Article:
Lake Havasu State Park

Lake Havasu State Park
Photo by: Mispahn, Creative Commons

On the border of California and Arizona lies Lake Havasu, a large reservoir formed by the Parker Dam on the Colorado River 155 miles downstream from the larger and more famous Hoover Dam. Like its bigger cousin, the Parker Dam is a concrete arch-gravity dam, but it also holds the distinction of being “the deepest dam in the world,” as 235 feet of the dam’s 320-foot height was built below the riverbed. Parker Dam’s job is to generate hydroelectric power and to store water – about 210 billion US gallons – in Lake Havasu.

The water in Lake Havasu supplies cities in Southern California and Arizona and irrigates agricultural areas. Touted as “Arizona’s Playground”, the lake itself is attracts around 3.5 million visitors every year for recreational fishing, water sports, and boating. Fish found in Lake Havasu include bass, sunfish, catfish, and carp. Sturgeons were once stocked in the lake in the 1960s, and it is believed that a few large specimens still live in the lake’s waters.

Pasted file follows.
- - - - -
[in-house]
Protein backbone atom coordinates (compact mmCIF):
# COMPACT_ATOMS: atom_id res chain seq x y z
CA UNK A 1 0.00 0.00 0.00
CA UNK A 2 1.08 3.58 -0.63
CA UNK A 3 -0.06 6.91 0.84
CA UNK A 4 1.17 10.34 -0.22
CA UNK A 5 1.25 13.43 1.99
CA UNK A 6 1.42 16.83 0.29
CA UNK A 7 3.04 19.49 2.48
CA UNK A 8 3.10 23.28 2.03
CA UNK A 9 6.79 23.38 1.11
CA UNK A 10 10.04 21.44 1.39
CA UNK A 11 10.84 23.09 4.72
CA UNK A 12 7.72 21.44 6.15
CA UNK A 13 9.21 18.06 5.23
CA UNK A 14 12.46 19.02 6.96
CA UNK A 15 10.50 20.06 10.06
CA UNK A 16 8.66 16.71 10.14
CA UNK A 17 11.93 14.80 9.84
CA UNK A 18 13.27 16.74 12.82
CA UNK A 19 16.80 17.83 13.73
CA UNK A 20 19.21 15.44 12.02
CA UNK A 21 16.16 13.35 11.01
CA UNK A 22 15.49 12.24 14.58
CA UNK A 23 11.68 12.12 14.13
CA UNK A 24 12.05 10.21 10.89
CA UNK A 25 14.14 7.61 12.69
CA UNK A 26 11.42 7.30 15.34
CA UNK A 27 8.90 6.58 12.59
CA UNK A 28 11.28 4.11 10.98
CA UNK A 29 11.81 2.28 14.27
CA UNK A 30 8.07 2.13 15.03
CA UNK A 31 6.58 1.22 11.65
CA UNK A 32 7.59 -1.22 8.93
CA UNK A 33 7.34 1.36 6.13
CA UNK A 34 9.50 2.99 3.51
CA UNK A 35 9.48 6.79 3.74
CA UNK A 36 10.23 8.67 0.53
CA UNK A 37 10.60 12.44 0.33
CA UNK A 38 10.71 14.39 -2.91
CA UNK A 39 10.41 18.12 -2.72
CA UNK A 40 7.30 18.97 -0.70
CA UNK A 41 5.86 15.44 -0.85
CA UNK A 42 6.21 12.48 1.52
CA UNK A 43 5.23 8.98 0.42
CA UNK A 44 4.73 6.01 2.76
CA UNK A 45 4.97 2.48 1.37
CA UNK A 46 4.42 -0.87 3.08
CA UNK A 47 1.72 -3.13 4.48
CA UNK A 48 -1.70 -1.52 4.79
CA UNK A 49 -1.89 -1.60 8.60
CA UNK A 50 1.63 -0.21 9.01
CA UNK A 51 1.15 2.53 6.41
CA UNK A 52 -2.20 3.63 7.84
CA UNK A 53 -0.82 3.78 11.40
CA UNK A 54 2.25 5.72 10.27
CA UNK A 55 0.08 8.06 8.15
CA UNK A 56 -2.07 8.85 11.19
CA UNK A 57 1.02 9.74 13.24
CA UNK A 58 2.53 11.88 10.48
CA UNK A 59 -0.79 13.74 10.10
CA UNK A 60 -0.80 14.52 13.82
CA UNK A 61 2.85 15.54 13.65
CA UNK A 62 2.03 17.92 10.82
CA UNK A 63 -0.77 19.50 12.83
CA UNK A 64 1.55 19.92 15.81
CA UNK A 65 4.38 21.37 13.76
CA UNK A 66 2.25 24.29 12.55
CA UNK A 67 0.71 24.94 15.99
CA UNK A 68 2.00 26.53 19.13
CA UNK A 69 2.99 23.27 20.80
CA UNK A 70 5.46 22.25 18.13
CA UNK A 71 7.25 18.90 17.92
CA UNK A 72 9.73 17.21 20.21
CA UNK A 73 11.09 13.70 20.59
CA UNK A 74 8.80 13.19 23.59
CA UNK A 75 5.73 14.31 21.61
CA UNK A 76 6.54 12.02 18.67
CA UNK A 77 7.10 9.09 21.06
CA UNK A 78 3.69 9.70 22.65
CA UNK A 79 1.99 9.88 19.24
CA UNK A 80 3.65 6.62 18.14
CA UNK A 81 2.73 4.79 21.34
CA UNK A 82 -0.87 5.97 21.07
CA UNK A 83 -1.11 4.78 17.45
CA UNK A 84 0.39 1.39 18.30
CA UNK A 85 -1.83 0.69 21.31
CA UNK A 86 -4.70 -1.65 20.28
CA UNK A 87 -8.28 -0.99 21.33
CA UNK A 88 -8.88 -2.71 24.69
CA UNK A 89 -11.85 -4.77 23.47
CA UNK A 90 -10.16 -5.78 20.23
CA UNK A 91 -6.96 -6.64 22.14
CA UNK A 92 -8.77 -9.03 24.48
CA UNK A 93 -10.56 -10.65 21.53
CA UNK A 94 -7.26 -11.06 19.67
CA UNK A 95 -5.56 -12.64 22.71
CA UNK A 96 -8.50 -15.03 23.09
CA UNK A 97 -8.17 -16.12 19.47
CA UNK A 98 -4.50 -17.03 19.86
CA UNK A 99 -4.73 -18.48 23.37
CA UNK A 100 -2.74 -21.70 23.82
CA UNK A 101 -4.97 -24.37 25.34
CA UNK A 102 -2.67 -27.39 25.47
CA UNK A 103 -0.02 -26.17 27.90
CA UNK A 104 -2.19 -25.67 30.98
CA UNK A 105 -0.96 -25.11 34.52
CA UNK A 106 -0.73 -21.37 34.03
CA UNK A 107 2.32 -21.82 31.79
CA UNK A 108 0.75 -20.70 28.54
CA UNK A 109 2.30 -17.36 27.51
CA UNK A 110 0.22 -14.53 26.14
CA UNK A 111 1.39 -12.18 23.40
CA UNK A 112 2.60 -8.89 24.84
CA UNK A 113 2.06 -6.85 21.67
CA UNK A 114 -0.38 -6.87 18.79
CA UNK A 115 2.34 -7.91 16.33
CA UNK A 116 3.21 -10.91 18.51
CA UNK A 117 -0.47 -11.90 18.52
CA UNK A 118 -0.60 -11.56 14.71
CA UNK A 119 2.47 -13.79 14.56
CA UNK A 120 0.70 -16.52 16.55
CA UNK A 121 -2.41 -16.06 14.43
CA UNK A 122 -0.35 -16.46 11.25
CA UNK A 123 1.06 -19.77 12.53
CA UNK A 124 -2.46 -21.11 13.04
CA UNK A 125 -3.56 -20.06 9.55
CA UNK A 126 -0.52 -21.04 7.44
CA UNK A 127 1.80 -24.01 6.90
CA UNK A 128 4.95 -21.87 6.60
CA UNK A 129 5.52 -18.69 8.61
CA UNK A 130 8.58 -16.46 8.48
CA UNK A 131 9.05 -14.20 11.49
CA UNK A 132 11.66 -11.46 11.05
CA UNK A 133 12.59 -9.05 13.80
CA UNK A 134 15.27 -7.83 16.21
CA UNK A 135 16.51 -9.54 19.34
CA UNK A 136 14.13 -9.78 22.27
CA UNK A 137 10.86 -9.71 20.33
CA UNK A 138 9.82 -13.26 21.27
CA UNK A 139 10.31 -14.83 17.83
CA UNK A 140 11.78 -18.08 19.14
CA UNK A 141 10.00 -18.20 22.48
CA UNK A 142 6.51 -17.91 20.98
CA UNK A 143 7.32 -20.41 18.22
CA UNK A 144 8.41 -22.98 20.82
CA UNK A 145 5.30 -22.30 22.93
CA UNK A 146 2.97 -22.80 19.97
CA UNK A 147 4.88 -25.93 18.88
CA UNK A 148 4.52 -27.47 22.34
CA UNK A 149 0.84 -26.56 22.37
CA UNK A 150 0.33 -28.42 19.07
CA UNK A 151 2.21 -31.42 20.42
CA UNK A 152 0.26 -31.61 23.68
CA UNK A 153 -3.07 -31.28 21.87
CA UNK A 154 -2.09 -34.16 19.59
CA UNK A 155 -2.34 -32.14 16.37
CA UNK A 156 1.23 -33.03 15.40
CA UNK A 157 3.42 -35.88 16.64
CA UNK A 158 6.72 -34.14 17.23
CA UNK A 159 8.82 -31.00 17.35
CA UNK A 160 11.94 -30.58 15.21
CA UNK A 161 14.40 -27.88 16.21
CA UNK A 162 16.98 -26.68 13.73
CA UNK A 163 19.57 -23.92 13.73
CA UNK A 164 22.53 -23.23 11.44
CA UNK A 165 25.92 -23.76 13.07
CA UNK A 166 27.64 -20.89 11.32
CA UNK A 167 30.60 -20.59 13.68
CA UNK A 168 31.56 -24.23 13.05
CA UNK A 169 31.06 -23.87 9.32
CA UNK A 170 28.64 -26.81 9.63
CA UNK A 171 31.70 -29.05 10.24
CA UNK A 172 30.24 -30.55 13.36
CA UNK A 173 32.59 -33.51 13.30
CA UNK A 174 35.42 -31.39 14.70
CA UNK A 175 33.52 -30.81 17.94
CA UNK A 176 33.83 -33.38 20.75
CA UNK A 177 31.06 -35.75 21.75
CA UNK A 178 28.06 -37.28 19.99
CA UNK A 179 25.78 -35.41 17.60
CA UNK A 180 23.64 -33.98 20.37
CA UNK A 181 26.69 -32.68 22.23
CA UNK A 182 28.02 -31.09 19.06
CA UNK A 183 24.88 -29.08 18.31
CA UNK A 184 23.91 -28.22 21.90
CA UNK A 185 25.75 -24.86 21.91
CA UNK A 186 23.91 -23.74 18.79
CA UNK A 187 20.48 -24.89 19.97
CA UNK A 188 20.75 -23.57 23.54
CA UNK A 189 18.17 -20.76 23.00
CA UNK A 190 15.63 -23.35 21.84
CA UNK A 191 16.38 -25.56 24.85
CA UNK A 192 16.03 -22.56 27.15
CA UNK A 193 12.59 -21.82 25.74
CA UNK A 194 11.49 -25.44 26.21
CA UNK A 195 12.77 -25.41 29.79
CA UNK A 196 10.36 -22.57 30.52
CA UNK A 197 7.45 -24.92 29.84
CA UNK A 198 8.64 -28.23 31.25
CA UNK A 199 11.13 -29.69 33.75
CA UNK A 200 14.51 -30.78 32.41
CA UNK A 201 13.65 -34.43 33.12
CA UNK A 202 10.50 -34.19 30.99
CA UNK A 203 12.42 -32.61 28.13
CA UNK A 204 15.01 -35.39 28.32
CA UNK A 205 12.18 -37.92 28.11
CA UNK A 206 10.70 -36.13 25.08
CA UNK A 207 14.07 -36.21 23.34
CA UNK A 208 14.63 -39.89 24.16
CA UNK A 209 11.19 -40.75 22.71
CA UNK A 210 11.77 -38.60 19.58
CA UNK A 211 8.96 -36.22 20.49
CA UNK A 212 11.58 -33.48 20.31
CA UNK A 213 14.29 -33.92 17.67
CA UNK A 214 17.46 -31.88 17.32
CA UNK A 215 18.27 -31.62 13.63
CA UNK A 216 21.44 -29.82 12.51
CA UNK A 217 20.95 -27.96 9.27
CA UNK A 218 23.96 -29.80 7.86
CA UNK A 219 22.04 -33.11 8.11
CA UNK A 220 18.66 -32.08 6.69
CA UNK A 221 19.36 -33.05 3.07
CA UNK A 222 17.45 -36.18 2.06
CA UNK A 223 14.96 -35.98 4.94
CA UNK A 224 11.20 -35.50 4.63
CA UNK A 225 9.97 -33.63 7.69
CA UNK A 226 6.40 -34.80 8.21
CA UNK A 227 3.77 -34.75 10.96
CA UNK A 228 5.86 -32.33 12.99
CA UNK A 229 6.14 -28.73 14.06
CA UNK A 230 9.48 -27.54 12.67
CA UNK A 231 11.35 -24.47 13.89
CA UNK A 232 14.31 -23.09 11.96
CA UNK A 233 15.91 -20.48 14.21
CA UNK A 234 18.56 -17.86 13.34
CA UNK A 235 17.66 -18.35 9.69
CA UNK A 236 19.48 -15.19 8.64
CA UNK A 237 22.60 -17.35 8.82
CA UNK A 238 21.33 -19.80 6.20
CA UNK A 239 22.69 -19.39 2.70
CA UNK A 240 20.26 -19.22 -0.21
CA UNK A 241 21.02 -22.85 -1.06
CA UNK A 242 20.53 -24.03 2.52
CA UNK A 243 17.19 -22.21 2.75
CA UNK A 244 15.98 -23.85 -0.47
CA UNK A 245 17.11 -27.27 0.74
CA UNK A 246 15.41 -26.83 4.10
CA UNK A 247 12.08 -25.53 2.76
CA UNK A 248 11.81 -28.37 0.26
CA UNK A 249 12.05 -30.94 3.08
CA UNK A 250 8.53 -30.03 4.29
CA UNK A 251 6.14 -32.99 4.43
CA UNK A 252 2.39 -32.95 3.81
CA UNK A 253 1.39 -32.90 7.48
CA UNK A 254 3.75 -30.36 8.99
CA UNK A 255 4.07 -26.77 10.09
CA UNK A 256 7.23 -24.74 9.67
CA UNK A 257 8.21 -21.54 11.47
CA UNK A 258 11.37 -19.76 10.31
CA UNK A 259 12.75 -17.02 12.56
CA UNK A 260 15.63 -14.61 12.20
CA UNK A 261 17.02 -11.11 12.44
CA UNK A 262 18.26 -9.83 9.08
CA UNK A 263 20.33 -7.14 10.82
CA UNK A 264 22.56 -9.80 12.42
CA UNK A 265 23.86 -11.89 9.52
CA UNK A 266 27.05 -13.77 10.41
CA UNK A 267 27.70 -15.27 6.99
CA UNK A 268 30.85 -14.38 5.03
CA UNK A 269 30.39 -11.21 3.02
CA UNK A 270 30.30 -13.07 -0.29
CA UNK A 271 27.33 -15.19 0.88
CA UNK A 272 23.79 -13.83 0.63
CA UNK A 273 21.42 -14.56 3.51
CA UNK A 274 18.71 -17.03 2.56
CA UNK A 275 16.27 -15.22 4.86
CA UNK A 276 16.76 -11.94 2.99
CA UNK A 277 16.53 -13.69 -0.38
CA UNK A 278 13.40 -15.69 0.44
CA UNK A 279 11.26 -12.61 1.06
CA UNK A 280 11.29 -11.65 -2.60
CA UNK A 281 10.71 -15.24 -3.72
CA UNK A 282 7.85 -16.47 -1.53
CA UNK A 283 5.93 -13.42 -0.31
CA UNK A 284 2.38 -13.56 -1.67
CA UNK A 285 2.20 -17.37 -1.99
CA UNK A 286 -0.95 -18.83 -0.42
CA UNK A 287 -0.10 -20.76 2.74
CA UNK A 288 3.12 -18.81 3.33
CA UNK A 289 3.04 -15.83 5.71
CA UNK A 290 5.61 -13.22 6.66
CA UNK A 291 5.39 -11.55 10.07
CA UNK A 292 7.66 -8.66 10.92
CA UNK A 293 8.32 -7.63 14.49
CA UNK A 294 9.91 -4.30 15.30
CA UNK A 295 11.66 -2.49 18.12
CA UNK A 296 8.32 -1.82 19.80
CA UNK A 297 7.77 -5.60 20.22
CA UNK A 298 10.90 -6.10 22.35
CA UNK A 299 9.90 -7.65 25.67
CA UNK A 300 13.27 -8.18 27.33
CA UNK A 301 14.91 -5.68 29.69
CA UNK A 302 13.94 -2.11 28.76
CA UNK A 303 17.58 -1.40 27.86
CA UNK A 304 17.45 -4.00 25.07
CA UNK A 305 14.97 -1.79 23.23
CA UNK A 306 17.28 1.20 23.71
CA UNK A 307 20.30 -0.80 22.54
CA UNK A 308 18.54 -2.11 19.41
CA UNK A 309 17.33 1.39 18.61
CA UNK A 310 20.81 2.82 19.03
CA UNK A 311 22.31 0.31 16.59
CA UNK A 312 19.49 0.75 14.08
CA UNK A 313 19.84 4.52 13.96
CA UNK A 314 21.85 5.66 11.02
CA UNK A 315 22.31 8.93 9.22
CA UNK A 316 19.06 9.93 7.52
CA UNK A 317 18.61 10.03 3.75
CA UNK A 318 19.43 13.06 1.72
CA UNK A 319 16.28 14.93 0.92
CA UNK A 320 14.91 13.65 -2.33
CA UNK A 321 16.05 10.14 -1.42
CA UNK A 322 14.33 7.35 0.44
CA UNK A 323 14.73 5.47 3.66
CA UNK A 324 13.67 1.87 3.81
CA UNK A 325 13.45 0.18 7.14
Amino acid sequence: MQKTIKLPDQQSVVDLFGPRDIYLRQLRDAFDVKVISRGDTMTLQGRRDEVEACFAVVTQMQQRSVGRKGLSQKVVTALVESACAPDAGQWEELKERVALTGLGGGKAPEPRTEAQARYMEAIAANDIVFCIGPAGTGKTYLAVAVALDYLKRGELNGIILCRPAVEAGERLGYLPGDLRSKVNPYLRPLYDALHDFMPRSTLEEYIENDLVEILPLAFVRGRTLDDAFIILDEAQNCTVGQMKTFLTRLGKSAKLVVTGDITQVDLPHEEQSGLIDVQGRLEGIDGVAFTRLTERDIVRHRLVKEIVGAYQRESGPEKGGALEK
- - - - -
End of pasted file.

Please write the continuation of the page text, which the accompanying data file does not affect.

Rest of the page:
Lake Havasu City and the world-famous London Bridge – it was transported all the way from London – can be found on the shore of Lake Havasu. Near the bridge is Lake Havasu State Park, a scenic strip of beaches like Windsor Beach and Cattail Cove and nature trails such as the Mohave Sunset Trail. The Mohave Sunset Trail is a 1.5-mile long hiking trail through the desert and lake shoreline.

Campsites are also available, as well as boat ramps for those who want to go on the lake. Swimming, fishing, water skiing, and boating are the main water sports in the area. The Arroyo-Camino Interpretative Garden found within the park features birds and reptiles and other examples of the diverse wildlife which can be found in the desert.

Lake Havasu is a great place to visit any time, thanks to its year-round mild climate.

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